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G.R. No. 131367 August 31, 2000


The Subic Bay Metropolitan Authority (or SBMA) advertised in leading national daily
newspapers and in one international publication, an invitation offering to the private sector the
opportunity to develop and operate a modern marine container terminal within the Subic Bay
Freeport Zone. Out of seven bidders who responded to the published invitation, three were
declared by the SBMA as qualified bidders after passing the pre-qualification evaluation
conducted by the SBMAs Technical Evaluation Committee (or SBMA-TEC). Among these is
the petitioner.

Thereafter, the services of three (3) international consultants recommended by the World Bank
for their expertise were hired by SBMA to evaluate the business plans submitted by each of the
bidders, and to ensure that there would be a transparent and comprehensive review of the
submitted bids. The SBMA also hired the firm of Davis, Langdon and Seah Philippines, Inc. to
assist in the evaluation of the bids and in the negotiation process after the winning bidder is
chosen. All the consultants, after such review and evaluation unanimously concluded that
HPPLs Business Plan was far superior to that of the two other bidders.

However, even before the sealed envelopes containing the bidders proposed royalty fees could
be opened at the appointed time and place, RPSI formally protested that ICTSI is legally barred
from operating a second port in the Philippines based on Executive Order No. 212 and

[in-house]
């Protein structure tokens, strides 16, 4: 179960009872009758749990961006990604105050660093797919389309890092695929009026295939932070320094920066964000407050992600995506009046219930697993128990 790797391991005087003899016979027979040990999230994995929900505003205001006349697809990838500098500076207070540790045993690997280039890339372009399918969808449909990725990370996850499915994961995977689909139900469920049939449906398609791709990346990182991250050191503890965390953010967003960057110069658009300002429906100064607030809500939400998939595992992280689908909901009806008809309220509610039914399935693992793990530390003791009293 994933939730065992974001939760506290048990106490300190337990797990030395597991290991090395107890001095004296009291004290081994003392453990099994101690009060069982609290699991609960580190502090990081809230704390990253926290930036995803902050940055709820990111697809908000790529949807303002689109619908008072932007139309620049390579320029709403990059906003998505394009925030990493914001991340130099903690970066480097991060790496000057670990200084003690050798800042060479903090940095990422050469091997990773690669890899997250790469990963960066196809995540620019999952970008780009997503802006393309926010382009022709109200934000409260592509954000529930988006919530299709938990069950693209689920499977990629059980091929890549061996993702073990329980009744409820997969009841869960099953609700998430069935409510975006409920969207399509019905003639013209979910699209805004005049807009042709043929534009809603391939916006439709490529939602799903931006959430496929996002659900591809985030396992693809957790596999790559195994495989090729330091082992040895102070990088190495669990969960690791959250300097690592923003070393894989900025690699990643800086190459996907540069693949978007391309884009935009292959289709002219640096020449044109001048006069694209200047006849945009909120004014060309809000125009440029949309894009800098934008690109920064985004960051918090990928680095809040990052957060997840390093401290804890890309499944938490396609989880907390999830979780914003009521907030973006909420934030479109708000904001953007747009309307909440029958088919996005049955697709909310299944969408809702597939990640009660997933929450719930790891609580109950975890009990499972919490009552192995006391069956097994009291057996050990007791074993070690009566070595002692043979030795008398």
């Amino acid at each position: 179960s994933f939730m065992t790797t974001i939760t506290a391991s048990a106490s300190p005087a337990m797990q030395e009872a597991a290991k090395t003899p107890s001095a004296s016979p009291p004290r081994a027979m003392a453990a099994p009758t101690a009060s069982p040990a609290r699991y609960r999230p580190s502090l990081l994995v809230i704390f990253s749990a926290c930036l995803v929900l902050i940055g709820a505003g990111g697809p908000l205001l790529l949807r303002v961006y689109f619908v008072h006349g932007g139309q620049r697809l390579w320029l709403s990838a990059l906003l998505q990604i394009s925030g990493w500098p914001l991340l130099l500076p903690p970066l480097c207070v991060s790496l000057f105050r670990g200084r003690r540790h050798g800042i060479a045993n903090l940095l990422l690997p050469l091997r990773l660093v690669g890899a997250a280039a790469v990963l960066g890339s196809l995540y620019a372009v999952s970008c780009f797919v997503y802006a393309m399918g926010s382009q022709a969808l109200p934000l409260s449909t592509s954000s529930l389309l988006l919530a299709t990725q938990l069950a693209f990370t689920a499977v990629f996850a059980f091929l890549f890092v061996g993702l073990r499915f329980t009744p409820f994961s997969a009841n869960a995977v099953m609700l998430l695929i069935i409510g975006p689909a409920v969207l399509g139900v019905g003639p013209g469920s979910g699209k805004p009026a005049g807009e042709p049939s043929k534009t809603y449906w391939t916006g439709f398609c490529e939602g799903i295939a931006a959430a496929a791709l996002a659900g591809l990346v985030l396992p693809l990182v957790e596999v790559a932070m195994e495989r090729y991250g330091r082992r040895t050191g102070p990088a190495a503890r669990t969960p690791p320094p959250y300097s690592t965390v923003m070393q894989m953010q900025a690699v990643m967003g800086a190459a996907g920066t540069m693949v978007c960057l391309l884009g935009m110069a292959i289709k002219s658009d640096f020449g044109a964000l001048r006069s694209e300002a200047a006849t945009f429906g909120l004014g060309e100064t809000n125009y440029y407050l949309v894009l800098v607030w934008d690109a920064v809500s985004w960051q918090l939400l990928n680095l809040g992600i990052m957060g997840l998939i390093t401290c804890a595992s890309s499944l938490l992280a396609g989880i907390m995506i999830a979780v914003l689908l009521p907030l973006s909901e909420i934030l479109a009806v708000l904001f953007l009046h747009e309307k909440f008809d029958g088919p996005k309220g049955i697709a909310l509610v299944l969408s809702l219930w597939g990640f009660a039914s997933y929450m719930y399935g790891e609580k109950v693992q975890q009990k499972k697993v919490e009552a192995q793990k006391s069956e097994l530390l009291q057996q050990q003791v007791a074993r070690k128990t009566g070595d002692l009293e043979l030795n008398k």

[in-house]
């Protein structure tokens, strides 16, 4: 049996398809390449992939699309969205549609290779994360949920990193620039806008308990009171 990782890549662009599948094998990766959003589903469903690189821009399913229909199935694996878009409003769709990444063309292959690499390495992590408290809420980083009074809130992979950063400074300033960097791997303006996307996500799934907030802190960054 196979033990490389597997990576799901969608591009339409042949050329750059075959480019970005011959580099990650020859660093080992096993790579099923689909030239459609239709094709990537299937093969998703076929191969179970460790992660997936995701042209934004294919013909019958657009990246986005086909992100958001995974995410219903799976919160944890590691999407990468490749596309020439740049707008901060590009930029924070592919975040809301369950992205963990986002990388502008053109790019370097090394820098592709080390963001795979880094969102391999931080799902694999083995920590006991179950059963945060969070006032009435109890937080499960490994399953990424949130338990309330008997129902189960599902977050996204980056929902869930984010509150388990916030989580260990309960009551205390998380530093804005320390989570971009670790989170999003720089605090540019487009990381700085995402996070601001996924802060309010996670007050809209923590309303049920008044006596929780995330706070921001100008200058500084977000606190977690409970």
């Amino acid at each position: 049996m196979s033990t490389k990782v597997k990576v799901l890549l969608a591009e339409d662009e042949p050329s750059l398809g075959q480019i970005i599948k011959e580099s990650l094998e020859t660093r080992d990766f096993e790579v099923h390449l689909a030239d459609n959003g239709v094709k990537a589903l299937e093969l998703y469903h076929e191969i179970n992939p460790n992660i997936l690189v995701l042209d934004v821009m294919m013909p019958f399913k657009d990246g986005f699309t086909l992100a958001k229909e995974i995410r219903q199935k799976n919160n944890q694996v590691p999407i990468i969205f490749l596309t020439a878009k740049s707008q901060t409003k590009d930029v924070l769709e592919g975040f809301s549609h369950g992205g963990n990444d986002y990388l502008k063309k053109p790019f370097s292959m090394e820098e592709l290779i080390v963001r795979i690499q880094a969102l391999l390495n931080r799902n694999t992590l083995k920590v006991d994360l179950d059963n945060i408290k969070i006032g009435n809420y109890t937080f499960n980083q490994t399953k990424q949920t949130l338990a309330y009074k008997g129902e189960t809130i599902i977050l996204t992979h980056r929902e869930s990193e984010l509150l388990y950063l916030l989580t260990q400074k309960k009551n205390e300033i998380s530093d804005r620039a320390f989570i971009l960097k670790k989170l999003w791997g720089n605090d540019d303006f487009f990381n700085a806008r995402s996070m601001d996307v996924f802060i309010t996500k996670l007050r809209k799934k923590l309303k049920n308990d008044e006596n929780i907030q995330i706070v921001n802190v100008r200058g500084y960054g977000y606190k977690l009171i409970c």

Department of Transportation and Communication (DOTC) Order 95-863.


Whether the petitioner HPPL has the legal capacity to seek redress from the Court


Yes. Admittedly, petitioner HPPL is a foreign corporation, organized and existing under the laws
of the British Virgin Islands. While the actual bidder was a consortium composed of petitioner,
and two other corporations, namely, Guoco Holdings (Phils.) Inc. and Unicol Management
Services, Inc., it is only petitioner HPPL that has brought the controversy before the Court,
arguing that it is suing only on an isolated transaction to evade the legal requirement that foreign
corporations must be licensed to do business in the Philippines to be able to file and prosecute an
action before Philippines courts.

There is no general rule or governing principle laid down as to what constitutes doing or
engaging in or transacting business in the Philippines. Each case must be judged in the light
of its peculiar circumstances. Thus, it has often been held that a single act or transaction may be
considered as doing business when a corporation performs acts for which it was created or
exercises some of the functions for which it was organized. The amount or volume of the
business is of no moment, for even a singular act cannot be merely incidental or casual if it
indicates the foreign corporations intention to do business.

Participating in the bidding process constitutes doing business because it shows the foreign
corporations intention to engage in business here. The bidding for the concession contract is but
an exercise of the corporations reason for creation or existence. Thus, it has been held that a
foreign company invited to bid for IBRD and ADB international projects in the Philippines will
be considered as doing business in the Philippines for which a license is required.